Smack dab in the middle of Iowa, you will find Casey’s General Store headquarters. For those of you who have stopped at a Casey’s General Store, you realize this is one of the great businesses in the Midwest. Whether you are looking for gas, a slice of pizza, clean restrooms, or just a great cup of coffee, Casey’s is your place.
After starting with one location, Casey’s General Store now has over 1,900 stores across a 14-state area. So why is Casey’s so successful? It is because Casey’s has everything a traveler needs, whether it is for a cross country trip or a trip across town. Instead of stopping at BP for gas, McDonalds for coffee, Walgreens for candy, Pizza Hut for pizza, or Hy-Vee for milk, you can get it all at Casey’s General Store. One might think Casey’s lacks focus, but I maintain Casey’s has incredible focus… they are focused on travelers.
In the busy world of agriculture, should ag retailers focus more on their clients and offer conservation services? These are my Top 5 reasons why I think ag retailers should lead the way:
1. Farmers are under pressure to implement more conservation
Look at almost any publication dealing with agriculture or the environment and you will find evidence that farmers simply need to do more. America’s water quality problems stretch from the Chesapeake Bay to the Central Valley and Lake Erie to the Gulf of Mexico. Just yesterday, I read a report in my local conservation newsletter that water samples collected between May 2015 and January 2016 from a stream in our county had nitrate levels that were 2.5 to 5 times higher than the safe standard set for drinking water.
2. Farmers need more help
There simply is not enough technical assistance to help farmers with their conservation needs. And now when farmers need help the most, conservation agencies are facing a declining workforce and it looks to get worse. I have often repeated, and have never been corrected, that conservation agencies assist only about 5% of farmers each year. Sure 5% of farmers may seem like a lot, but if an agency plans to see or assist each and every farmer, it would take 20 years. Can you imagine, as a retail agronomist, only making a sales call to a customer once every 20 years?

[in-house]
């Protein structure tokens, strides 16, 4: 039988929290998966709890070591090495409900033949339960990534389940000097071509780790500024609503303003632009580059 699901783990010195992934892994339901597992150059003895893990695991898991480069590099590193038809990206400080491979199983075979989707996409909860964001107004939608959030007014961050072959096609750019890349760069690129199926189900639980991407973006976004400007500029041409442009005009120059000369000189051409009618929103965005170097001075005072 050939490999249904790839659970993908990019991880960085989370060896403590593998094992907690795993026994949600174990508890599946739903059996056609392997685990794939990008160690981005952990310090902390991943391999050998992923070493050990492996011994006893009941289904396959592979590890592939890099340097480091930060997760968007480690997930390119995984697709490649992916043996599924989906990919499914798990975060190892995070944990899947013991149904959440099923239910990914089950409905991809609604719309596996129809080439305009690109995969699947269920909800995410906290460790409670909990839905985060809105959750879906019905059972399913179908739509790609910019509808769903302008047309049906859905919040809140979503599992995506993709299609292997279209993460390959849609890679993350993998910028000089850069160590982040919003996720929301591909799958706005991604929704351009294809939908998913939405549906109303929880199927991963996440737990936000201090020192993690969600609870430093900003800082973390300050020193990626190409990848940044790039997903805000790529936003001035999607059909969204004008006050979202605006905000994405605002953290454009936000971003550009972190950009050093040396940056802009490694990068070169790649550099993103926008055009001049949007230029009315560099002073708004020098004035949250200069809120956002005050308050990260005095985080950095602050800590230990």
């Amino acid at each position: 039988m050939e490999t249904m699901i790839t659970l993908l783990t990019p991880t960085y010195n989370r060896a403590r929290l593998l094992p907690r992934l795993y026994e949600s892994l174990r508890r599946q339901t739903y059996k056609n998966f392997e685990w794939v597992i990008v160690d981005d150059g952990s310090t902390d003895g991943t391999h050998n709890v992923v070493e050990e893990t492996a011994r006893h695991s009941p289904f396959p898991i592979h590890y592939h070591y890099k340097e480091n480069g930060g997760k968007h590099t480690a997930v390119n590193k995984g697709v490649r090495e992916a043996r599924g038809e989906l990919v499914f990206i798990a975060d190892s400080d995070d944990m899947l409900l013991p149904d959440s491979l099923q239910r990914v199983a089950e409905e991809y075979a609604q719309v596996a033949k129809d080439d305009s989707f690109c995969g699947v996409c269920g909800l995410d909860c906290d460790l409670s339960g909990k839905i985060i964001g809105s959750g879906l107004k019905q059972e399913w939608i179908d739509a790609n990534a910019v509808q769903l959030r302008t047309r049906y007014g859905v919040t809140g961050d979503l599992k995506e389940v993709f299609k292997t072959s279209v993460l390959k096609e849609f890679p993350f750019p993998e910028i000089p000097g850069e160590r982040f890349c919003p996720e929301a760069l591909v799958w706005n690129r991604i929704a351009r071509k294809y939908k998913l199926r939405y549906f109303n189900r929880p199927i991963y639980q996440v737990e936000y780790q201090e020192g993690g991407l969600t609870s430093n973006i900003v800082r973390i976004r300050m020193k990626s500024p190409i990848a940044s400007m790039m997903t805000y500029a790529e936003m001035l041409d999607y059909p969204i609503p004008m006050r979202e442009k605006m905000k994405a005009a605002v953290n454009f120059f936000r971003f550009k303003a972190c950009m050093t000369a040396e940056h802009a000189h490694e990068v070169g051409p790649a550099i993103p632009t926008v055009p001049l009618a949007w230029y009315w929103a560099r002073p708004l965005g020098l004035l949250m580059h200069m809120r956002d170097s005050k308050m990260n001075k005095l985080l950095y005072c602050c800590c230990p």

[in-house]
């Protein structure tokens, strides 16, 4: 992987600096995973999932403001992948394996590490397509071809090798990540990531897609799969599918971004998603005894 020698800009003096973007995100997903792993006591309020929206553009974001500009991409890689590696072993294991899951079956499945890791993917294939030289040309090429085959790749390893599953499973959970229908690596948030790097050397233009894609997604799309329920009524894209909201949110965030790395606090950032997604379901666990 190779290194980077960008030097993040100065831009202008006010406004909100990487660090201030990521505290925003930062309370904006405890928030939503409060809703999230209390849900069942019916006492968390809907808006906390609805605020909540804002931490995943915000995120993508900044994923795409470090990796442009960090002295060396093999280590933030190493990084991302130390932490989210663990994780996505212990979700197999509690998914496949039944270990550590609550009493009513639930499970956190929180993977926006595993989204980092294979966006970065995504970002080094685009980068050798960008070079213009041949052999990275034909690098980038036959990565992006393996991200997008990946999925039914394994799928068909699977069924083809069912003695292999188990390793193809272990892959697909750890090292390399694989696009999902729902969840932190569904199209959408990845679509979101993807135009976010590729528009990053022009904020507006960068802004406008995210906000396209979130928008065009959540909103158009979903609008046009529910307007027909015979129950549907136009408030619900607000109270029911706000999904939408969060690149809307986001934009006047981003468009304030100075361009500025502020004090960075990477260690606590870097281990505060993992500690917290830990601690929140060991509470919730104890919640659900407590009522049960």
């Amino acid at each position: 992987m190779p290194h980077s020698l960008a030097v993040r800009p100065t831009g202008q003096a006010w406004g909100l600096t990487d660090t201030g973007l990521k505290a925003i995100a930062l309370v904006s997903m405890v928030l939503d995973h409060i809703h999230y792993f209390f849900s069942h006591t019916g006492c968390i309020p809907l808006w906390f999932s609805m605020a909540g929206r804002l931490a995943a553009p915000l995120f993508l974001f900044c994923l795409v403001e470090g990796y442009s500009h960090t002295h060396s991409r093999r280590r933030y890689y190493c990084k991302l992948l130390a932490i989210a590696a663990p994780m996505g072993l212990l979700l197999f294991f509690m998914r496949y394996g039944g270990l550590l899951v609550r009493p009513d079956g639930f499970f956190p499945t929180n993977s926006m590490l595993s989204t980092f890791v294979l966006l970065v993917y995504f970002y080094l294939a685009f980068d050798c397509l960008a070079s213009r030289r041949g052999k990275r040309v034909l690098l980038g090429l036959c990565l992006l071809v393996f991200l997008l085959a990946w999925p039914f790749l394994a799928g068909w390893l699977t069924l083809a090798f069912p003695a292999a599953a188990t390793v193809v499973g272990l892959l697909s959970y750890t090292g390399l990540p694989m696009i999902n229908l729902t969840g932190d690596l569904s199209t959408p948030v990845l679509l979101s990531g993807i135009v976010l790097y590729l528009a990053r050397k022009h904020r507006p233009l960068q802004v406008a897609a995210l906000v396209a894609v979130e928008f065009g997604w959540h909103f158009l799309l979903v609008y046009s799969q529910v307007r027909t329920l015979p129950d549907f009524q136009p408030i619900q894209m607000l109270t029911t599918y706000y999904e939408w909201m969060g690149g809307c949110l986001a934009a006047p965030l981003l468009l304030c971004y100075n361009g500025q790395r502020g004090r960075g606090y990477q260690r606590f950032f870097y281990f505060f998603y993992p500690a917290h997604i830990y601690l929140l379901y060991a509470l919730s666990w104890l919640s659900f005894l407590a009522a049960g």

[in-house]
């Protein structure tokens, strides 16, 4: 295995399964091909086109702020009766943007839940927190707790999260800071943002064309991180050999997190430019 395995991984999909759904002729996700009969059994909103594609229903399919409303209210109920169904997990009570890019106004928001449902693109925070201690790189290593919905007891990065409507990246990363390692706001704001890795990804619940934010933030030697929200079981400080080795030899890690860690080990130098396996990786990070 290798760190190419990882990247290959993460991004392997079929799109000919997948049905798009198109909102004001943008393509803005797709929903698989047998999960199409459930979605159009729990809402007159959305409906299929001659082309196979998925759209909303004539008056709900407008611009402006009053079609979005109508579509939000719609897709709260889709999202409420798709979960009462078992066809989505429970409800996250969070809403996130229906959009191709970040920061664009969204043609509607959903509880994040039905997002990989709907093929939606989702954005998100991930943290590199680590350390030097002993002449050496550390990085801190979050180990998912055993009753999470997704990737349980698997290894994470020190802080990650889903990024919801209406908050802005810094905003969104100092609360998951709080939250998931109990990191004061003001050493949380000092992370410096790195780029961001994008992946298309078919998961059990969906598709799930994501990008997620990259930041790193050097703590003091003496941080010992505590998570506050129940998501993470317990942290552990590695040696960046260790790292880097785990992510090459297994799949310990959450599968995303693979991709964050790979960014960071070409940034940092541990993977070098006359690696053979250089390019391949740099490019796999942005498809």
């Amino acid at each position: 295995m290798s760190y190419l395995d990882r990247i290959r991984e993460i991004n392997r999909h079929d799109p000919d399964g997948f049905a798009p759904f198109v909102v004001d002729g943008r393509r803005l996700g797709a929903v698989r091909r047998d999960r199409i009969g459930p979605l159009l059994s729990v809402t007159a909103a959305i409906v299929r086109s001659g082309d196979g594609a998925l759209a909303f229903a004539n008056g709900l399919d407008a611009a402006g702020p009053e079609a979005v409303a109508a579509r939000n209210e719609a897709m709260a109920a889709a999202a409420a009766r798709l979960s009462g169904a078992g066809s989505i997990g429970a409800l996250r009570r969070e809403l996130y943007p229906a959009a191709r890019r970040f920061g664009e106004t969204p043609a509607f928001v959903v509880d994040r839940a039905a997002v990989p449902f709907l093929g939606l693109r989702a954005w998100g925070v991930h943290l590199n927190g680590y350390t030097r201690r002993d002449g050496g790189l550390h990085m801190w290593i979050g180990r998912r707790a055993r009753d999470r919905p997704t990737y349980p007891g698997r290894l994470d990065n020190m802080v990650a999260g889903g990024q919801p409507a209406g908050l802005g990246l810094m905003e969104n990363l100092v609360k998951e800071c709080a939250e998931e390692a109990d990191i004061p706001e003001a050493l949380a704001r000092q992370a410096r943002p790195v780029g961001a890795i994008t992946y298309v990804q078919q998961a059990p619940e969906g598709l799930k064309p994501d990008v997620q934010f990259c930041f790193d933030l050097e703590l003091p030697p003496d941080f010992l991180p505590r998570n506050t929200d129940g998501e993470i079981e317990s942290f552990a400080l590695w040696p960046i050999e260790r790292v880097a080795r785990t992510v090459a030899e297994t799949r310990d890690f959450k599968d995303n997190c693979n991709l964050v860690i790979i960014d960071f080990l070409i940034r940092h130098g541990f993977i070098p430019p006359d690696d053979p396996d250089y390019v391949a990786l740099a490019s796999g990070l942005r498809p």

3. You are a trusted advisor
A 2012 survey of 5,000 Midwestern corn producers reported their most trusted advisor, when making decisions about agricultural practices and strategies, was their chemical and seed dealer. To paraphrase what Matt Carstens, VP of United Supplies has said, there are only so many advisors that are invited to a farmer’s inner circle. Usually that inner circle is limited to 5 or 6 advisors. Almost 100% of the time, the farmer’s ag retailer is one of those advisors. It only makes sense that the farmer would want that ag retailer to provide conservation services along with agronomic services.
4. Farmers want their ag retailer to engage in conservation
Last year, Dr. J. Arbuckle, Iowa State University Rural Sociologist, analyzed surveys of 1,128 Iowa farmers. A majority of farmers (60%) surveyed agreed that their fertilizer or ag chemical dealer “should do more to help farmers address nutrient losses into waterways.” Only 9% of the farmers reported they did not think their ag retailer should provide conservation services.
5. Client loyalty
The Rockefeller Corporation studied why customers leave one company for a competitor. They found 68% of clients leave a business because they believe the business doesn’t care about them. According to Lee Resource Inc., attracting new customers will cost your company 5 times more than keeping an existing customer. I would think these statistics also apply to ag retailers. Recently, a large ag retail executive informed me that their customer turnover was as high as 22% annually. I was surprised by that number. Obviously a commitment to customer retention should focus on the needs of a customer while at the same time maintaining the competitive advantage.
For more articles from Tom Buman, visit the Precision Conservation Blog.